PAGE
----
As with every four years, we wait to tune in and watch our favorite sports—speed skating, bobsled, or curling.
But this year comes with an extra layer of intrigue.
The Russians have been officially banned from the games—though their athletes can compete if they can prove they are clean of performance enhancing drugs. And despite deep political and practical divisions, the South Koreans and North Koreans will present as a united team at these winter games.
WDIV News Anchor Devin Scillian goes to the locations of the Olympic Games ahead of the events to tell us more about those cultures.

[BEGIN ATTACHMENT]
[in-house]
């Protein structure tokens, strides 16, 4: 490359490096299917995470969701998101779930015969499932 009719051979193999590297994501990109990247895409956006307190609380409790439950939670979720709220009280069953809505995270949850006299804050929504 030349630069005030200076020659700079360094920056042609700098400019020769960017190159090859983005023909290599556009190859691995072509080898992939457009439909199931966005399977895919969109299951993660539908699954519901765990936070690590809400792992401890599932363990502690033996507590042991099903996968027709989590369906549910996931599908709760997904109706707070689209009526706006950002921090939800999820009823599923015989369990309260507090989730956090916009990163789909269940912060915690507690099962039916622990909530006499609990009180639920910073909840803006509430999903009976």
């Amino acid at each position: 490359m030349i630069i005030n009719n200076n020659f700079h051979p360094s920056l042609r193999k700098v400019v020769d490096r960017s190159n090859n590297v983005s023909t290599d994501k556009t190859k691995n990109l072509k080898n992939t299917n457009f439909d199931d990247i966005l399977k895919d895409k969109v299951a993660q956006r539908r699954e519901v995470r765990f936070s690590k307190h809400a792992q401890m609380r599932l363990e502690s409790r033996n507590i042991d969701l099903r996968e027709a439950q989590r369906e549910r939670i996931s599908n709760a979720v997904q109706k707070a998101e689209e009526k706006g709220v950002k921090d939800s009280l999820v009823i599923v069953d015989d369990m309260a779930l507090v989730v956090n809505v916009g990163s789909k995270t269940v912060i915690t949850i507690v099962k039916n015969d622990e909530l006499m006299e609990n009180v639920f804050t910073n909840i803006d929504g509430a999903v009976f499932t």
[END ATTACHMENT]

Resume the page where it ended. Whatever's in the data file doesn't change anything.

Scillian just returned from South Korea.
Scillian says the North and South Korean teams coming together is a significant moment, diplomatically. He says it can appear as though “the end game has always been reunifying the two Koreas.”
After the Korean War, families were torn apart and there was a longing for families to be connected once again. Now, those familial ties have changed.
“That longing has dissipated more and more,” says Scillian. “I think to a lot of South Koreans, particularly young ones, the idea of reunification is a little horrifying.”
Click on the audio player above for the full conversation.